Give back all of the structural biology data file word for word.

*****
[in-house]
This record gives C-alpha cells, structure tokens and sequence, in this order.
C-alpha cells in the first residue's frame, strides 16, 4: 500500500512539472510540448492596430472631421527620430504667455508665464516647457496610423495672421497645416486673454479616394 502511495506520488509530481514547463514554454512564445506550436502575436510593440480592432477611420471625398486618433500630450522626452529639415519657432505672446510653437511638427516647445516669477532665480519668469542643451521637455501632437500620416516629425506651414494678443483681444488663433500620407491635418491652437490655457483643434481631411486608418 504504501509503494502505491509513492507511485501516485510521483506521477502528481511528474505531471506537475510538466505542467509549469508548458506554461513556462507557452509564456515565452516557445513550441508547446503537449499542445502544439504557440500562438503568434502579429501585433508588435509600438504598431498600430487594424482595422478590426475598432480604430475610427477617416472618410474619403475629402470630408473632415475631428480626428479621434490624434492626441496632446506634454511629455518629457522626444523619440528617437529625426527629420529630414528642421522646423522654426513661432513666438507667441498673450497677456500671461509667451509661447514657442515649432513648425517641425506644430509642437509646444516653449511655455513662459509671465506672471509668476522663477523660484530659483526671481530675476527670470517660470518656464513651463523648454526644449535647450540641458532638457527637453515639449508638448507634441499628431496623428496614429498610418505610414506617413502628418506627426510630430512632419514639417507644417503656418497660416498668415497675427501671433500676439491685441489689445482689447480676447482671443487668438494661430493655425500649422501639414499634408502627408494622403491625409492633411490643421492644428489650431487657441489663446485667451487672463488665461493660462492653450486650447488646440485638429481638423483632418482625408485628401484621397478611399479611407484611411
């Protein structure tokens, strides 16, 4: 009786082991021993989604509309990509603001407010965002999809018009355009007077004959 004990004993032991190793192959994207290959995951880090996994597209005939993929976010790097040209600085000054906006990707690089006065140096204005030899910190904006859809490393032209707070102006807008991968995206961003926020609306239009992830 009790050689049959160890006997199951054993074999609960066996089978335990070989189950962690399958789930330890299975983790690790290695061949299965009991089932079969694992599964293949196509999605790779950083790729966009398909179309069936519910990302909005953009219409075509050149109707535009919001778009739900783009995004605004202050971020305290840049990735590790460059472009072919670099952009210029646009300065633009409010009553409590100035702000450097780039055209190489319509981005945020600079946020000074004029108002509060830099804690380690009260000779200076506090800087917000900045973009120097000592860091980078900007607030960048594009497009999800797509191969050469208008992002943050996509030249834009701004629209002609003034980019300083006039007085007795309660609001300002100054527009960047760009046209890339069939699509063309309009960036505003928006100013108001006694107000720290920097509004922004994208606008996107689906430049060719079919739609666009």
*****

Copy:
[in-house]
This record gives C-alpha cells, structure tokens and sequence, in this order.
C-alpha cells in the first residue's frame, strides 16, 4: 500500500512539472510540448492596430472631421527620430504667455508665464516647457496610423495672421497645416486673454479616394 502511495506520488509530481514547463514554454512564445506550436502575436510593440480592432477611420471625398486618433500630450522626452529639415519657432505672446510653437511638427516647445516669477532665480519668469542643451521637455501632437500620416516629425506651414494678443483681444488663433500620407491635418491652437490655457483643434481631411486608418 504504501509503494502505491509513492507511485501516485510521483506521477502528481511528474505531471506537475510538466505542467509549469508548458506554461513556462507557452509564456515565452516557445513550441508547446503537449499542445502544439504557440500562438503568434502579429501585433508588435509600438504598431498600430487594424482595422478590426475598432480604430475610427477617416472618410474619403475629402470630408473632415475631428480626428479621434490624434492626441496632446506634454511629455518629457522626444523619440528617437529625426527629420529630414528642421522646423522654426513661432513666438507667441498673450497677456500671461509667451509661447514657442515649432513648425517641425506644430509642437509646444516653449511655455513662459509671465506672471509668476522663477523660484530659483526671481530675476527670470517660470518656464513651463523648454526644449535647450540641458532638457527637453515639449508638448507634441499628431496623428496614429498610418505610414506617413502628418506627426510630430512632419514639417507644417503656418497660416498668415497675427501671433500676439491685441489689445482689447480676447482671443487668438494661430493655425500649422501639414499634408502627408494622403491625409492633411490643421492644428489650431487657441489663446485667451487672463488665461493660462492653450486650447488646440485638429481638423483632418482625408485628401484621397478611399479611407484611411
């Protein structure tokens, strides 16, 4: 009786082991021993989604509309990509603001407010965002999809018009355009007077004959 004990004993032991190793192959994207290959995951880090996994597209005939993929976010790097040209600085000054906006990707690089006065140096204005030899910190904006859809490393032209707070102006807008991968995206961003926020609306239009992830 009790050689049959160890006997199951054993074999609960066996089978335990070989189950962690399958789930330890299975983790690790290695061949299965009991089932079969694992599964293949196509999605790779950083790729966009398909179309069936519910990302909005953009219409075509050149109707535009919001778009739900783009995004605004202050971020305290840049990735590790460059472009072919670099952009210029646009300065633009409010009553409590100035702000450097780039055209190489319509981005945020600079946020000074004029108002509060830099804690380690009260000779200076506090800087917000900045973009120097000592860091980078900007607030960048594009497009999800797509191969050469208008992002943050996509030249834009701004629209002609003034980019300083006039007085007795309660609001300002100054527009960047760009046209890339069939699509063309309009960036505003928006100013108001006694107000720290920097509004922004994208606008996107689906430049060719079919739609666009």